Sunday, March 29, 2009

The Devil's Paintbox

A few years back, I really enjoyed Victoria McKernan's first novel for young adults, Shackleton's Stowaway. Now, she has written another gripping historical novel.

The Devil's Paintbox tells the story of Aidan and Maddy, two orphans who are on the verge of starvation out on the Kansas prairie when a wagon train comes by and "rescues" them, in return for a year of work at a logging camp near Seattle. Off on the adventure of the Oregon Trail, Aidan and Maddy actually have an easier life than they have ever known before. But, of course, the westward journey is fraught with danger, hardship, and difficult relationships, and events catch up with the kids. While attempting to ford a river, Aidan's life is saved by some young Native American men. He has to confront his prejudices and in the last third of the novel, the title earns its place. The "devil's paintbox" is another name for smallpox and it is illegal for Indians to get vaccinated. Aidan's new friends beg him to help get them the vaccine. The policies and prejudice of our past are once again shocking as this true practice is explored and Aidan weighs his sense of justice and his desire keep to himself. Aidan's life in the logging camp is vividly described and he becomes a prizefighter in the camps. There is no shortage of adventure in this tale.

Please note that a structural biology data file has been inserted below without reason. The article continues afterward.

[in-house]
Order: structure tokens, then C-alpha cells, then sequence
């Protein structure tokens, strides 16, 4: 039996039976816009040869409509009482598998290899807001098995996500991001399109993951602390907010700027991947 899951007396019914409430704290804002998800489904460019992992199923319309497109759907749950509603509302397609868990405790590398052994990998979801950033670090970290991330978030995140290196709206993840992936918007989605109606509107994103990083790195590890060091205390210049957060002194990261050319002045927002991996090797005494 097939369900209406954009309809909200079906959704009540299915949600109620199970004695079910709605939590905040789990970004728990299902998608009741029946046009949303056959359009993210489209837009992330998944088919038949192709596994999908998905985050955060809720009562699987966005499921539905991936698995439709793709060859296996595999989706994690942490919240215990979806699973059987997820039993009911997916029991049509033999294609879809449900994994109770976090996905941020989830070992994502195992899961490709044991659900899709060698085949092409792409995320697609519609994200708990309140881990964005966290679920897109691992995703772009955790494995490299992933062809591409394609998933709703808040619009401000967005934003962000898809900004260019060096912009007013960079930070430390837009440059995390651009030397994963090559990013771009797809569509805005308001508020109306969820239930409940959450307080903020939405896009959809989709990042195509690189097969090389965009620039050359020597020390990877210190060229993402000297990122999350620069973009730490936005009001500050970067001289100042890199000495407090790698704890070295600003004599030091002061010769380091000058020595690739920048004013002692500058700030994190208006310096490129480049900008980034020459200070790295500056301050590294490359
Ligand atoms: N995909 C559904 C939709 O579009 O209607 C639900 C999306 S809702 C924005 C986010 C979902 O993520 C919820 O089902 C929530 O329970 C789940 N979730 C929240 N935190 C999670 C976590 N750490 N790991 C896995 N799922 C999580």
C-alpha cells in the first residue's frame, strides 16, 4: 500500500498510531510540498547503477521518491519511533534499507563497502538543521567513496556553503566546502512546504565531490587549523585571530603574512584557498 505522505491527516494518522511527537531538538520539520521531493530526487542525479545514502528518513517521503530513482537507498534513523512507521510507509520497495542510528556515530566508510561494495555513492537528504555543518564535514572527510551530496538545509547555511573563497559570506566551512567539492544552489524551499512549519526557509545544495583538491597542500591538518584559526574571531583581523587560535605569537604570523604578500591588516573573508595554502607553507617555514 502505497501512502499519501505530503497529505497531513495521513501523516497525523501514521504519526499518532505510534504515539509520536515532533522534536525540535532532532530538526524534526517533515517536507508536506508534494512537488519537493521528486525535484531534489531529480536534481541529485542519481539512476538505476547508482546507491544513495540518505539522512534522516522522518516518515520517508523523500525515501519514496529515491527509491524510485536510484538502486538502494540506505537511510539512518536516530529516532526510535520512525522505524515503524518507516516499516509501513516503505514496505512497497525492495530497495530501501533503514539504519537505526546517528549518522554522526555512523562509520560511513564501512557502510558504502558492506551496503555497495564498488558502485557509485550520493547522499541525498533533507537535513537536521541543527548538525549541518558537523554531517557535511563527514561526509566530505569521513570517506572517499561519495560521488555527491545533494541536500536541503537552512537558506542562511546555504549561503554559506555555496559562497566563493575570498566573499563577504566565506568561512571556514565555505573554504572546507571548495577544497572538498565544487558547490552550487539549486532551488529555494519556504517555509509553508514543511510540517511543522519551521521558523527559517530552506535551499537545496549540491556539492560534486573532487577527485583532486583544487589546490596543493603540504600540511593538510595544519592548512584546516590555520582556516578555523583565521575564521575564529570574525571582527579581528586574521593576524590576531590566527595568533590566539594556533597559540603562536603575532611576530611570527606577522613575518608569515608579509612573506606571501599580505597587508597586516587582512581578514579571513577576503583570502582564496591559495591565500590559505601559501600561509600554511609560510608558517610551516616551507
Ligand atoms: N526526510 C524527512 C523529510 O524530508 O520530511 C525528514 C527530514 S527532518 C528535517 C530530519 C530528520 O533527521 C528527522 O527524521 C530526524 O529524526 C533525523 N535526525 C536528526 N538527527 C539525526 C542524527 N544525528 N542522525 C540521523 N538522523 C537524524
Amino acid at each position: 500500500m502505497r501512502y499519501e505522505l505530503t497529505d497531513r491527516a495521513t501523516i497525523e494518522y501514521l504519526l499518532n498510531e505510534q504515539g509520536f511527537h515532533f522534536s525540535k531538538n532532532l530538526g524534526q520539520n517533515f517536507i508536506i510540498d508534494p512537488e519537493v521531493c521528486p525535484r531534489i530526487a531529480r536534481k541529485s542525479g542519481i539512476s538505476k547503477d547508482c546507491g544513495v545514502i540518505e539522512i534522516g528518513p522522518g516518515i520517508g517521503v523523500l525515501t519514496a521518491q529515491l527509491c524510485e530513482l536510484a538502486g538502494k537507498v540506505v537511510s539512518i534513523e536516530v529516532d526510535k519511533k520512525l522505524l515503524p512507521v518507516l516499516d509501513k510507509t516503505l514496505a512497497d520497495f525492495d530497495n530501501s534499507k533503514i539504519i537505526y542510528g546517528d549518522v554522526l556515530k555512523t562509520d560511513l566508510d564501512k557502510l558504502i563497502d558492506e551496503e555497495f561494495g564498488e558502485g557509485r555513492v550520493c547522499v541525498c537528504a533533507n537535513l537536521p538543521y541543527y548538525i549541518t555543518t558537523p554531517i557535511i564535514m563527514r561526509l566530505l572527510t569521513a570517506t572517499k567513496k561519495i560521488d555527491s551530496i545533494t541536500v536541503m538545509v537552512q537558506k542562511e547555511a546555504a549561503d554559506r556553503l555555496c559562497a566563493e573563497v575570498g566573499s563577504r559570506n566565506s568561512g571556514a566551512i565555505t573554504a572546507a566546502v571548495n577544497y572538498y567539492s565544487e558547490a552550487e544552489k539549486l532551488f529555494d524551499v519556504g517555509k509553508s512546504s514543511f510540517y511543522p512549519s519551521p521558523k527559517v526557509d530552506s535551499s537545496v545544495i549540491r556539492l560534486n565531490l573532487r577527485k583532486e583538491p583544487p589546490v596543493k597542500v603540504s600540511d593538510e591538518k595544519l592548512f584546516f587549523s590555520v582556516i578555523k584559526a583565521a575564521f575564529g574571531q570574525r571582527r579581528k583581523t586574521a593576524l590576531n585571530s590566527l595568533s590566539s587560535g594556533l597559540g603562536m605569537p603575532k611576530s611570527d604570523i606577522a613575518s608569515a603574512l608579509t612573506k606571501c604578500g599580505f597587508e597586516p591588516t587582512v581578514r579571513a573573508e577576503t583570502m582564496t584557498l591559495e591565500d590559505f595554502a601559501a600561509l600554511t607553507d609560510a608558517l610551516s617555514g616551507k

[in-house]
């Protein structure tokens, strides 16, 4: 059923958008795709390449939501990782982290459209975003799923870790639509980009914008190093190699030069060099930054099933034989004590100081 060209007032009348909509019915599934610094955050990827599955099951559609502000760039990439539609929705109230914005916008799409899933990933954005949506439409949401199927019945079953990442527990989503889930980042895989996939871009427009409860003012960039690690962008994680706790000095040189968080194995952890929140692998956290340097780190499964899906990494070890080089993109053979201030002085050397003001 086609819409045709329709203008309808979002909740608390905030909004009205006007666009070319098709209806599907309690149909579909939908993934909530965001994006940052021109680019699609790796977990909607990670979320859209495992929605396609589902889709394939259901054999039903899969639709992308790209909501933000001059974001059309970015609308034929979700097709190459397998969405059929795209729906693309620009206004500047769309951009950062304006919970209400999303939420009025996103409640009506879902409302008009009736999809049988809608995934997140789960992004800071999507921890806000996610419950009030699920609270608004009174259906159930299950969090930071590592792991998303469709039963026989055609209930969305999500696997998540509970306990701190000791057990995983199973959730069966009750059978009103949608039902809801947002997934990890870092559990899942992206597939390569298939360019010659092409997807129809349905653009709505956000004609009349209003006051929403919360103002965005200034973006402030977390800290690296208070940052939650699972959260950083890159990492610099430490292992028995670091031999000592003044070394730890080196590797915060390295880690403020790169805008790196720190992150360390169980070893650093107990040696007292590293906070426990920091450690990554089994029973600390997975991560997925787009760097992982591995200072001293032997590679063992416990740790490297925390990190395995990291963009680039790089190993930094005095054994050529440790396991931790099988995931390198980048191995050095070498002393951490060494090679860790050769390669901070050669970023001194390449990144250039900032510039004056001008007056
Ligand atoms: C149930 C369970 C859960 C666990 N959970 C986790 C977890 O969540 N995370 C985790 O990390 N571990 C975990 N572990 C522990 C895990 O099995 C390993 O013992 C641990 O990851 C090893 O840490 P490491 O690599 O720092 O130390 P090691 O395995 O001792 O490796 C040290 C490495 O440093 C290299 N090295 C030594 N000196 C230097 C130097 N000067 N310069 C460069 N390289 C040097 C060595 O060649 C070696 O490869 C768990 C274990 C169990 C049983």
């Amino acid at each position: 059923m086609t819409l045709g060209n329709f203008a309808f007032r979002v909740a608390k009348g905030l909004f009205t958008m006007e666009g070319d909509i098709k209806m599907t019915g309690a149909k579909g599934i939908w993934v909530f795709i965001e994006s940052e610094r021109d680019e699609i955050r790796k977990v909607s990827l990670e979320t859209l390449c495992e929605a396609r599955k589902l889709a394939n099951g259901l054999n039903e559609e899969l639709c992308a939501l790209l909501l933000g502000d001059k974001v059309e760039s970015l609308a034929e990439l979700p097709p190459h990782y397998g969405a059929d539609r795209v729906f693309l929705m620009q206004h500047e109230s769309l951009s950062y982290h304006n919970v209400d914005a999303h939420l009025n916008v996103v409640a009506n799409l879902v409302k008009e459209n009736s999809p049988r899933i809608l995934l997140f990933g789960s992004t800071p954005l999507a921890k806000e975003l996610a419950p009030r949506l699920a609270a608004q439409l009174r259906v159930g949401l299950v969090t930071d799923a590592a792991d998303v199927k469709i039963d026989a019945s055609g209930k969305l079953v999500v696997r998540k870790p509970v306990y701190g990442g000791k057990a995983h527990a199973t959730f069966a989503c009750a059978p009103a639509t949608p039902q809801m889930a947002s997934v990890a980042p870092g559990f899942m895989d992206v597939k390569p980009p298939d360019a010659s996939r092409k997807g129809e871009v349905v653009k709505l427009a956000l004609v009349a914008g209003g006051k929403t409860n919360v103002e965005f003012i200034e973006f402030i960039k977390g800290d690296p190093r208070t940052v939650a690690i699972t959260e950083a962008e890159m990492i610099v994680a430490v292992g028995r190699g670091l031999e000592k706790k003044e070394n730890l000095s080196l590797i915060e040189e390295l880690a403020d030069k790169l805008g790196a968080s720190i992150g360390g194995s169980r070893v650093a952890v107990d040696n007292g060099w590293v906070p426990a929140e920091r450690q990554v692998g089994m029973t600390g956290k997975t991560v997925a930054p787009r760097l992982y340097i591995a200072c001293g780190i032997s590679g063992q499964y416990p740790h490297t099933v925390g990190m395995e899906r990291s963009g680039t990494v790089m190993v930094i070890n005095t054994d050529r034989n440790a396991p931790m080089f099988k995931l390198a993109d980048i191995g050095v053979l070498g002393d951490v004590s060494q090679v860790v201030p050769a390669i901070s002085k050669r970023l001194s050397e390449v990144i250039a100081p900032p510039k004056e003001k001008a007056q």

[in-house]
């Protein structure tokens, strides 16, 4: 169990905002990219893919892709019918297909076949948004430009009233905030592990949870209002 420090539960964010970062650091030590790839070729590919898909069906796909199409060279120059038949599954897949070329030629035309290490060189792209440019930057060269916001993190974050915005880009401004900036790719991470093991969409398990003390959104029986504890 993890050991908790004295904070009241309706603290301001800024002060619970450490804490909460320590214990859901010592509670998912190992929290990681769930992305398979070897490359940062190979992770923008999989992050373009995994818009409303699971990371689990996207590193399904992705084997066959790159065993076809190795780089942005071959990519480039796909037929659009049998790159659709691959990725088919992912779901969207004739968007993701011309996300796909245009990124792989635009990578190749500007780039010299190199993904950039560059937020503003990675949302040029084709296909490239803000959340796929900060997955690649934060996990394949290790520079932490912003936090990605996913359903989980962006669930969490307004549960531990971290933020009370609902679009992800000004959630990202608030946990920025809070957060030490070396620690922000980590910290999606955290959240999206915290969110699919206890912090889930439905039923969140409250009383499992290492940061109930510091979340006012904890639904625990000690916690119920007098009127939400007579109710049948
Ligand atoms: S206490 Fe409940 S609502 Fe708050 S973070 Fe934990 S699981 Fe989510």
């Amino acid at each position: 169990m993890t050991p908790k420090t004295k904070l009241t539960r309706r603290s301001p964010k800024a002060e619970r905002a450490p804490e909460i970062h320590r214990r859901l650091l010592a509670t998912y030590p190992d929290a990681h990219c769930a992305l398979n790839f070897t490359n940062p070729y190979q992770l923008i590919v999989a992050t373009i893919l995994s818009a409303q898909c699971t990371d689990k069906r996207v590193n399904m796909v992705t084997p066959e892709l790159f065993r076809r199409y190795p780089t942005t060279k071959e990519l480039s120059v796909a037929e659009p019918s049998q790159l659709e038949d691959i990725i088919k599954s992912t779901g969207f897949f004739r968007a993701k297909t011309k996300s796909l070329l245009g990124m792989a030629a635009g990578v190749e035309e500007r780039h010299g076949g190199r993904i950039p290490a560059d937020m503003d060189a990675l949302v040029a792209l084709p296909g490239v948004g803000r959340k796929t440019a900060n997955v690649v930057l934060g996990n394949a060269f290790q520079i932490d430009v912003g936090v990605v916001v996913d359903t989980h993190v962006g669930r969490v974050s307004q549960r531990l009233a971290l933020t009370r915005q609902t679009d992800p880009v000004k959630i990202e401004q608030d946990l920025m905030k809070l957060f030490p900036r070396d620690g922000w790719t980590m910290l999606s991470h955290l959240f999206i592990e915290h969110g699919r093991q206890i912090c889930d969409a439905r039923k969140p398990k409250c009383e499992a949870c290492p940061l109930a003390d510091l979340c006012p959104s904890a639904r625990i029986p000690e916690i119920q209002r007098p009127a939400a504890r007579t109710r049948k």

Well-written and well-researched, this is the historical novel for any reader to dig into before spring lures us outside.

Monday, March 09, 2009

Mormon YA Fantasy Novelists

At the library, the growing group of really fantastic Mormon YA authors is something that we talk about quite often. We've often speculated, without a Mormon colleague to ask, if there are elements to the religion that lend themselves especially well to the creation of fantasy. Look at the popularity of Orson Scott Card in the past and now Stephanie Meyer, Shannon Hale, Jessica Day George, and even Obert Skye. All of them are creating fantasy worlds that strike a chord with young readers and critics alike. (I would list Shannon Hale as one of my favorites, and her blog, squeetus, is a delight!) A recent article Boston Globe perfectly addressed this phenomenon and talked with some of the authors.

I read Jessica Day George's Princess of the Midnight Ball (a retelling of "The Twelve Dancing Princesses") last week and really enjoyed it. Like her Sun and Moon, Ice and Snow (a retelling of "East of the Sun, West of the Moon"), it beautifully retells a less popular and very romantic fairy tale. The author uses exquisite details to fully realize the world in which the fairy tale is set to make it work. In this tale, twelve individual princesses are a lot to take on, but George handles the challenge by naming each sister after flowers in their mother's garden. I loved the description of the enchantment that makes the princesses dance and how George is not easy on the queen mother for her selfish wishes that cursed her daughters.

Lately, I've been having a rough time staying with anything I pick up, but Princess of the Midnight Ball had me in nearly one sitting.